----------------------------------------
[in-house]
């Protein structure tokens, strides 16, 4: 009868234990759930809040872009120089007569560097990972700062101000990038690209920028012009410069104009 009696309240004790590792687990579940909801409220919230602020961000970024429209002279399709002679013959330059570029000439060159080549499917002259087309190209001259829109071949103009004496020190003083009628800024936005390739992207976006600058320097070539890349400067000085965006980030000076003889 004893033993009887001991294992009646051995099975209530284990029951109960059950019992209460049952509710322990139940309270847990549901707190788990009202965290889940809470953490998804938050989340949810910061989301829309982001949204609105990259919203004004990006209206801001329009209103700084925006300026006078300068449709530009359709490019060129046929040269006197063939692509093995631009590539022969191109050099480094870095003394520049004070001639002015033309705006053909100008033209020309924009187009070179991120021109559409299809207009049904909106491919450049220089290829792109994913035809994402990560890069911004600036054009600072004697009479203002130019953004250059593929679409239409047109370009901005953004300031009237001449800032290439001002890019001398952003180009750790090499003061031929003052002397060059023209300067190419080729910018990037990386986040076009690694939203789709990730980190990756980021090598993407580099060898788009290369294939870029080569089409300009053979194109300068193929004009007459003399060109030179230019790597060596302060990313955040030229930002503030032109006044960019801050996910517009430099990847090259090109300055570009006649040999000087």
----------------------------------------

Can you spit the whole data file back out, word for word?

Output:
[in-house]
């Protein structure tokens, strides 16, 4: 009868234990759930809040872009120089007569560097990972700062101000990038690209920028012009410069104009 009696309240004790590792687990579940909801409220919230602020961000970024429209002279399709002679013959330059570029000439060159080549499917002259087309190209001259829109071949103009004496020190003083009628800024936005390739992207976006600058320097070539890349400067000085965006980030000076003889 004893033993009887001991294992009646051995099975209530284990029951109960059950019992209460049952509710322990139940309270847990549901707190788990009202965290889940809470953490998804938050989340949810910061989301829309982001949204609105990259919203004004990006209206801001329009209103700084925006300026006078300068449709530009359709490019060129046929040269006197063939692509093995631009590539022969191109050099480094870095003394520049004070001639002015033309705006053909100008033209020309924009187009070179991120021109559409299809207009049904909106491919450049220089290829792109994913035809994402990560890069911004600036054009600072004697009479203002130019953004250059593929679409239409047109370009901005953004300031009237001449800032290439001002890019001398952003180009750790090499003061031929003052002397060059023209300067190419080729910018990037990386986040076009690694939203789709990730980190990756980021090598993407580099060898788009290369294939870029080569089409300009053979194109300068193929004009007459003399060109030179230019790597060596302060990313955040030229930002503030032109006044960019801050996910517009430099990847090259090109300055570009006649040999000087």